Starting a business isn’t easy; there are lots of things to consider, from finding finance, getting to grips with business taxes, selling your product or service and managing staff.
We have compiled a ten-step guide to starting a business.
1. Find out whether you can work for yourself
It may sound like a silly question but can you work for yourself? It requires self-motivation, dedication and commitment not to mention long hours and increased risk. Some people are naturally suited to working for themselves and if you do have the skills to be your own boss it can be highly rewarding and in some cases highly profitable.
2. Looking for a business idea
You can’t start a business without an idea. Often this is the hardest part of the start-up process because not everyone comes up with an innovative idea for a product or service. Our business idea profile tool will help you decide on what type of business you would like to start.
Use our business idea profile tool to help you decide on the type of business you want to start.
3. Understand the importance of business planning
Your business plan will be an integral part of starting your new business. Not only does it act as a ‘route map’ for your business but it will also help you focus on your goals and objectives. It is essential if you need to seek funding from a bank or an outside investor.
Understand the importance of business planning.
4. Understand how much money you need to start
It is important to be realistic about how much money you need to get your business off the ground. You need to consider your set-up costs - do you need premises, insurance, stock levels, a marketing budget? It may take a while before your business is profitable so you need to make allowances for your own personal finances as well as business finances.
5. Understand the different business types
Choosing the right legal structure for your business is vital. While most start-ups are sole trader, partnership or limited companies there are other options and your business structure will affect things like the tax you pay, registration and reporting requirements and your personal financial liability.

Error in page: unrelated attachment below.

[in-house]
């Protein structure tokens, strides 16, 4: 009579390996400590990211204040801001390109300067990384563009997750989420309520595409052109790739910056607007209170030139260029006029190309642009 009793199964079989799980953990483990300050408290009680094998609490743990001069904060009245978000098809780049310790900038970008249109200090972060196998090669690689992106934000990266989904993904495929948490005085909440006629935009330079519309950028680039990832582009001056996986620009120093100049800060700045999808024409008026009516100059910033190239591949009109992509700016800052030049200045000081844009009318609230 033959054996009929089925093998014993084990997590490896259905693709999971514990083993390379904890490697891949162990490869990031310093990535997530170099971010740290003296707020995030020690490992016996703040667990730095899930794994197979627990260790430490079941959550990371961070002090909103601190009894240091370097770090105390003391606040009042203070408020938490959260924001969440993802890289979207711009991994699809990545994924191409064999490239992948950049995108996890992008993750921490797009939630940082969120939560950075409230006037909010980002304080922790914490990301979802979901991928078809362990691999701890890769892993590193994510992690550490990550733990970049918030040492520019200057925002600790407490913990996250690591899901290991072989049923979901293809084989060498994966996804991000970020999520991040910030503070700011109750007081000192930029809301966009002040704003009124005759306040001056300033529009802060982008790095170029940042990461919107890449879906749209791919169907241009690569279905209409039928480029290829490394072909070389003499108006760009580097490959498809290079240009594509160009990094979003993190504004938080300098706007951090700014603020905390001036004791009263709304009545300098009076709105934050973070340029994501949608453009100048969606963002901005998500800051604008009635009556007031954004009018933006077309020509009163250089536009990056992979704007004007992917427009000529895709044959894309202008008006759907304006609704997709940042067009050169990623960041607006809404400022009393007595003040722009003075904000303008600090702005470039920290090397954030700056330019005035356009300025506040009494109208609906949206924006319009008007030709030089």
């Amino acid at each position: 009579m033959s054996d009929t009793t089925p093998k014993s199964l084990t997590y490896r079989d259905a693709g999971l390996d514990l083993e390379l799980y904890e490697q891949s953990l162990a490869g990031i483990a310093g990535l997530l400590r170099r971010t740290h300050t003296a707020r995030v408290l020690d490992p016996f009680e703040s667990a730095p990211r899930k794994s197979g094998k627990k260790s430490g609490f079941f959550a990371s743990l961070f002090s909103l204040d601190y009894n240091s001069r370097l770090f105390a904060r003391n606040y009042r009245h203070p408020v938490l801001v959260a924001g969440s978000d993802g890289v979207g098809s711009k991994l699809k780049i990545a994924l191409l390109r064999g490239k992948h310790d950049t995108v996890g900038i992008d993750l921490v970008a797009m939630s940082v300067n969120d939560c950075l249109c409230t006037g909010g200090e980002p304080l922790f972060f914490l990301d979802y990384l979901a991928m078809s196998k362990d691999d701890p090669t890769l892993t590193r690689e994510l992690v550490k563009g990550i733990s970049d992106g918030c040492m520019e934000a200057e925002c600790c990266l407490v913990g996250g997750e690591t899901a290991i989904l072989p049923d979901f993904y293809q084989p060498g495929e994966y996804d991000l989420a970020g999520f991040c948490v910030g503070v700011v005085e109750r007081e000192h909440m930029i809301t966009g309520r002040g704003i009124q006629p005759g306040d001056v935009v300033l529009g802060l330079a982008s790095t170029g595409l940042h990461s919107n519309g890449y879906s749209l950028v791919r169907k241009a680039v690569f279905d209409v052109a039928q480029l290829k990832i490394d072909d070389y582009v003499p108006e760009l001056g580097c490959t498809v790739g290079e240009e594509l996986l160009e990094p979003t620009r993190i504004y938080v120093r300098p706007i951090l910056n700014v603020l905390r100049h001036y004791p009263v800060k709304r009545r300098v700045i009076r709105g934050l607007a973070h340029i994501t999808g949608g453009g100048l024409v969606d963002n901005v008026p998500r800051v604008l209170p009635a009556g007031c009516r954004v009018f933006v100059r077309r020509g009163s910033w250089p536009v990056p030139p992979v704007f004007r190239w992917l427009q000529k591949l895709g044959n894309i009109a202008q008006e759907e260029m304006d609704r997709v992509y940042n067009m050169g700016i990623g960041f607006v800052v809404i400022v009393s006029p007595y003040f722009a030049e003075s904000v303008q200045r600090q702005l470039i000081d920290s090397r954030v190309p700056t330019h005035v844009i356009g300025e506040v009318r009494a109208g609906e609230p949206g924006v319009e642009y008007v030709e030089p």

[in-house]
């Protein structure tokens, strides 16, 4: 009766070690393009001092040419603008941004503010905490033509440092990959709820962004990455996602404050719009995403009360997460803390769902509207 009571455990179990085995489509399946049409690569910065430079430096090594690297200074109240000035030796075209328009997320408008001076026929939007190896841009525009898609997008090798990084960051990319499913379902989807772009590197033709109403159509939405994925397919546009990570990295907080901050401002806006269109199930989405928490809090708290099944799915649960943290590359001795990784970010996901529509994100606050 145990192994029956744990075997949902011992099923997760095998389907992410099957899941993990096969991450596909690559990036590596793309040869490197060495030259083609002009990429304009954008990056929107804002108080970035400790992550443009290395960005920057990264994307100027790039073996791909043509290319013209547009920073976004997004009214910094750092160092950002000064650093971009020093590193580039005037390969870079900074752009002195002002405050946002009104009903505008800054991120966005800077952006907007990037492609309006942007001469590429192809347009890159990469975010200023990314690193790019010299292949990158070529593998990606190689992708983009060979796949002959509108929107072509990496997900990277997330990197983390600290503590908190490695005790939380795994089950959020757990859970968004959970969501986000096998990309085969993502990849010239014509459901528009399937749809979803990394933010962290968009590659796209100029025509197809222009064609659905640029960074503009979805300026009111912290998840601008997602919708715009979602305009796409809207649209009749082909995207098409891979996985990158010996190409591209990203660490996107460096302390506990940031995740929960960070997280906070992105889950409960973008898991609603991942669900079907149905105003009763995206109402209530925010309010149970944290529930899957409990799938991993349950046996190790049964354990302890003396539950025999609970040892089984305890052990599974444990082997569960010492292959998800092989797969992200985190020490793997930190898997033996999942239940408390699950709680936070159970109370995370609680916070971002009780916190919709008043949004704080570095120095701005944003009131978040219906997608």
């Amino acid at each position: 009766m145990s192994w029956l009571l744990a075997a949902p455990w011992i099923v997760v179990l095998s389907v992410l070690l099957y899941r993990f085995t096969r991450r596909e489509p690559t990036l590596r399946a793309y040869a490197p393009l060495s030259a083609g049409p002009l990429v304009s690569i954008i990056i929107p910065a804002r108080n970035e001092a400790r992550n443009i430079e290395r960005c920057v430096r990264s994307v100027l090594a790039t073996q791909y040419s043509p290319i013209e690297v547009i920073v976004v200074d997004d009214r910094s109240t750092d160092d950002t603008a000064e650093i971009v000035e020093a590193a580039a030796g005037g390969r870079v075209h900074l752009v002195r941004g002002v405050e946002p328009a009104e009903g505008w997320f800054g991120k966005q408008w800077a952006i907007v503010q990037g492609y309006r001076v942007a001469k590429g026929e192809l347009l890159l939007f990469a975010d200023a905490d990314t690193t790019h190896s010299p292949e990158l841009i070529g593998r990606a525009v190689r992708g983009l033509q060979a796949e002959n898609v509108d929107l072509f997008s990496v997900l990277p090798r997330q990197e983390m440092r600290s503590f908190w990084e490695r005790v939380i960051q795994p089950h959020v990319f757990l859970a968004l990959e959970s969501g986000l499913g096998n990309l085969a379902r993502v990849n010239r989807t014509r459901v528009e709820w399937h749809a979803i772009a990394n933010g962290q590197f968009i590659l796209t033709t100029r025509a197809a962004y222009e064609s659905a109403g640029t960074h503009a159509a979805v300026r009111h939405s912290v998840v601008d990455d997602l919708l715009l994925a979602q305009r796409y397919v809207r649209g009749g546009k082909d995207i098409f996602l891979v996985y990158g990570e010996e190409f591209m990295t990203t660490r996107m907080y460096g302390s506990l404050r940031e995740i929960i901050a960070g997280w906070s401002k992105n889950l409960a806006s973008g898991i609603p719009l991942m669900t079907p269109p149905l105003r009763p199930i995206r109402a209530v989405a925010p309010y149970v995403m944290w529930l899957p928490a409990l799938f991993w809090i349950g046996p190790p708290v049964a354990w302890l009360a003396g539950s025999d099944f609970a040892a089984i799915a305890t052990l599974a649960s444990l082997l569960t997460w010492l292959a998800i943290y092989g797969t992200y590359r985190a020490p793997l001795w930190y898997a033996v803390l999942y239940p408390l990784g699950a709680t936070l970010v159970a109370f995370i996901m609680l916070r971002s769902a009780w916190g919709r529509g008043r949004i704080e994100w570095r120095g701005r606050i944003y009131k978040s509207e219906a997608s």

6. Name your business
Choosing the right name for your business will provide a strong foundation for building a brand and creating a good first impression with customers. Your business name must meet certain rules relating to prescribed and sensitive words and expressions. And you must ensure it hasn't already been taken by another business.
Find out how to name your business.
7. Choose the right type of premises
Your premises will be one of the most important parts of your business. For some businesses you will be able to use your home as your workplace whereas other businesses might need a prime retail location or plenty of storage space. Your premises need to satisfy your business needs and should not hinder your ability to reach you customers but should also be within your budget, it is important to consider rates, electricity, rent or mortgage costs.
Find out how to choose the right type of business premises.
8. Get to grips with business taxes
All businesses will have to pay some form of taxes. Exactly which taxes you pay and which processes you use will depend on a number of factors, such as your business' legal status, annual turnover and taxable profits.
9. Get to grips with VAT and your business
Understand how VAT – Value Added Tax – works. Find out if you need to be VAT registered, how to do it and why to do. VAT is a tax charged by VAT-registered businesses on the supply of most goods and services. If you’re registered for VAT you can also reclaim any VAT you have paid when buying things for your business.
10. Taking on staff
Whether it’s at the beginning or as your business starts to grow, sooner or later you will probably have to take on staff. There is a lot to consider when taking on staff - will it be on a temporary basis, how much will they be paid, what skills and experience do they require. It is important to give proper consideration to each of these things. Remember to budget for taking on a new member of staff; there are costs you must consider other than salary - recruitment, training etc.
Find out how to recruit staff.
Utilise My New Business
You can also access over 200 free resources on our dedicated business start-up section - My New Business. It offers freedom and flexibility, you can learn when and where you want and at your own pace. With instant access and unlimited use, it’s not just a one-off training session. You can download a My New Business checklist which will provide a logical structure of the tasks you need to complete to turn your business idea into a reality.